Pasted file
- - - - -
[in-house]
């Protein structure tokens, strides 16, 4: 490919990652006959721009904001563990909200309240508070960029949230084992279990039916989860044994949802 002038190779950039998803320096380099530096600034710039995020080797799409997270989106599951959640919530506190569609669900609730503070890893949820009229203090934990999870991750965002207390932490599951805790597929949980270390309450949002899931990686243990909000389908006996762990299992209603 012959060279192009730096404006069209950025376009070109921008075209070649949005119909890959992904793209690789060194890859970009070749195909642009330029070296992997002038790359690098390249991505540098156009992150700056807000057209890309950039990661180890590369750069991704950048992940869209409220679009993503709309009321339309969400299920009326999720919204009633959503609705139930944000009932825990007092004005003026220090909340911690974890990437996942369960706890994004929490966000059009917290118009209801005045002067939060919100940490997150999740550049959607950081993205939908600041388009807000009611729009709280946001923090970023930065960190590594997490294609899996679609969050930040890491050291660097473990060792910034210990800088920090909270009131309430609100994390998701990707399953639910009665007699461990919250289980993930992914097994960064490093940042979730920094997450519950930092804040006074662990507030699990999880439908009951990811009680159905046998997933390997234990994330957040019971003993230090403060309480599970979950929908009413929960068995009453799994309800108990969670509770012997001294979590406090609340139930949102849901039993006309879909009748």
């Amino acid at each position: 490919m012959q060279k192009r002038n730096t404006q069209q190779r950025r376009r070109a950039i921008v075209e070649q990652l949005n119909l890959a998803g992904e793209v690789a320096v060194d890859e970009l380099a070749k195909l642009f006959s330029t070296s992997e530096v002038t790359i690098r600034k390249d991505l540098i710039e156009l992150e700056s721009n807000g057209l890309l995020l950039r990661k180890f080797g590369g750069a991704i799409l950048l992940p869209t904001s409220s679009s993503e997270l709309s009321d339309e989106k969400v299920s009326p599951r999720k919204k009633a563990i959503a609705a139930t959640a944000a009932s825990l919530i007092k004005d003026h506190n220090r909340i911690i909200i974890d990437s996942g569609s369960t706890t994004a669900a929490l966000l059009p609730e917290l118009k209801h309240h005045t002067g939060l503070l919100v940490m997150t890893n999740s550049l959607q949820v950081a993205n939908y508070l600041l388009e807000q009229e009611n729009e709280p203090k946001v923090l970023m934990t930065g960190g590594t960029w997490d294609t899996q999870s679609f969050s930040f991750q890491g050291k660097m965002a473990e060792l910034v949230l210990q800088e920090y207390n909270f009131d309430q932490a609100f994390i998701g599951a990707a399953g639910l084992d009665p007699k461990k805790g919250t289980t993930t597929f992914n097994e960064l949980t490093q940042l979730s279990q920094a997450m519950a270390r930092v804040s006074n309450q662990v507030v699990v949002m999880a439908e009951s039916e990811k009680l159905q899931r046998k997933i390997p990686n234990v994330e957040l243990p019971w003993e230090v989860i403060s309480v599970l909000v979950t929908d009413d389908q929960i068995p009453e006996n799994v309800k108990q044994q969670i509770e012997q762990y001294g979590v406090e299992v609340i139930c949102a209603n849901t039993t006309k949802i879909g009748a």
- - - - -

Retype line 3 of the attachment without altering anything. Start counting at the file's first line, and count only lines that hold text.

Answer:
């Amino acid at each position: 490919m012959q060279k192009r002038n730096t404006q069209q190779r950025r376009r070109a950039i921008v075209e070649q990652l949005n119909l890959a998803g992904e793209v690789a320096v060194d890859e970009l380099a070749k195909l642009f006959s330029t070296s992997e530096v002038t790359i690098r600034k390249d991505l540098i710039e156009l992150e700056s721009n807000g057209l890309l995020l950039r990661k180890f080797g590369g750069a991704i799409l950048l992940p869209t904001s409220s679009s993503e997270l709309s009321d339309e989106k969400v299920s009326p599951r999720k919204k009633a563990i959503a609705a139930t959640a944000a009932s825990l919530i007092k004005d003026h506190n220090r909340i911690i909200i974890d990437s996942g569609s369960t706890t994004a669900a929490l966000l059009p609730e917290l118009k209801h309240h005045t002067g939060l503070l919100v940490m997150t890893n999740s550049l959607q949820v950081a993205n939908y508070l600041l388009e807000q009229e009611n729009e709280p203090k946001v923090l970023m934990t930065g960190g590594t960029w997490d294609t899996q999870s679609f969050s930040f991750q890491g050291k660097m965002a473990e060792l910034v949230l210990q800088e920090y207390n909270f009131d309430q932490a609100f994390i998701g599951a990707a399953g639910l084992d009665p007699k461990k805790g919250t289980t993930t597929f992914n097994e960064l949980t490093q940042l979730s279990q920094a997450m519950a270390r930092v804040s006074n309450q662990v507030v699990v949002m999880a439908e009951s039916e990811k009680l159905q899931r046998k997933i390997p990686n234990v994330e957040l243990p019971w003993e230090v989860i403060s309480v599970l909000v979950t929908d009413d389908q929960i068995p009453e006996n799994v309800k108990q044994q969670i509770e012997q762990y001294g979590v406090e299992v609340i139930c949102a209603n849901t039993t006309k949802i879909g009748a």